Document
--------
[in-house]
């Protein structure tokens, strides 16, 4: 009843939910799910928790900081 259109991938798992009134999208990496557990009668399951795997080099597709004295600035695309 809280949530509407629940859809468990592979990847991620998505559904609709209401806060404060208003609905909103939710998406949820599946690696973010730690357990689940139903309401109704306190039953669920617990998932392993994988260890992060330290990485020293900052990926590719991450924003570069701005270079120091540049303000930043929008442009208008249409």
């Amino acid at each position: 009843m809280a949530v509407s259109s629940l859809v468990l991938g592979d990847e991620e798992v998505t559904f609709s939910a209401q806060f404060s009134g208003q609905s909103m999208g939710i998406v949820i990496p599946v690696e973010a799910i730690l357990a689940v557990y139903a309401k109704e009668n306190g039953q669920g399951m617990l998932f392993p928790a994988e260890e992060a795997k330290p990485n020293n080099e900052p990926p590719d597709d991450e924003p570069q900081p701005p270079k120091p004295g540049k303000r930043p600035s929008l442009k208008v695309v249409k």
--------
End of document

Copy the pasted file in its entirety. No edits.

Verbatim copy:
[in-house]
């Protein structure tokens, strides 16, 4: 009843939910799910928790900081 259109991938798992009134999208990496557990009668399951795997080099597709004295600035695309 809280949530509407629940859809468990592979990847991620998505559904609709209401806060404060208003609905909103939710998406949820599946690696973010730690357990689940139903309401109704306190039953669920617990998932392993994988260890992060330290990485020293900052990926590719991450924003570069701005270079120091540049303000930043929008442009208008249409």
């Amino acid at each position: 009843m809280a949530v509407s259109s629940l859809v468990l991938g592979d990847e991620e798992v998505t559904f609709s939910a209401q806060f404060s009134g208003q609905s909103m999208g939710i998406v949820i990496p599946v690696e973010a799910i730690l357990a689940v557990y139903a309401k109704e009668n306190g039953q669920g399951m617990l998932f392993p928790a994988e260890e992060a795997k330290p990485n020293n080099e900052p990926p590719d597709d991450e924003p570069q900081p701005p270079k120091p004295g540049k303000r930043p600035s929008l442009k208008v695309v249409k």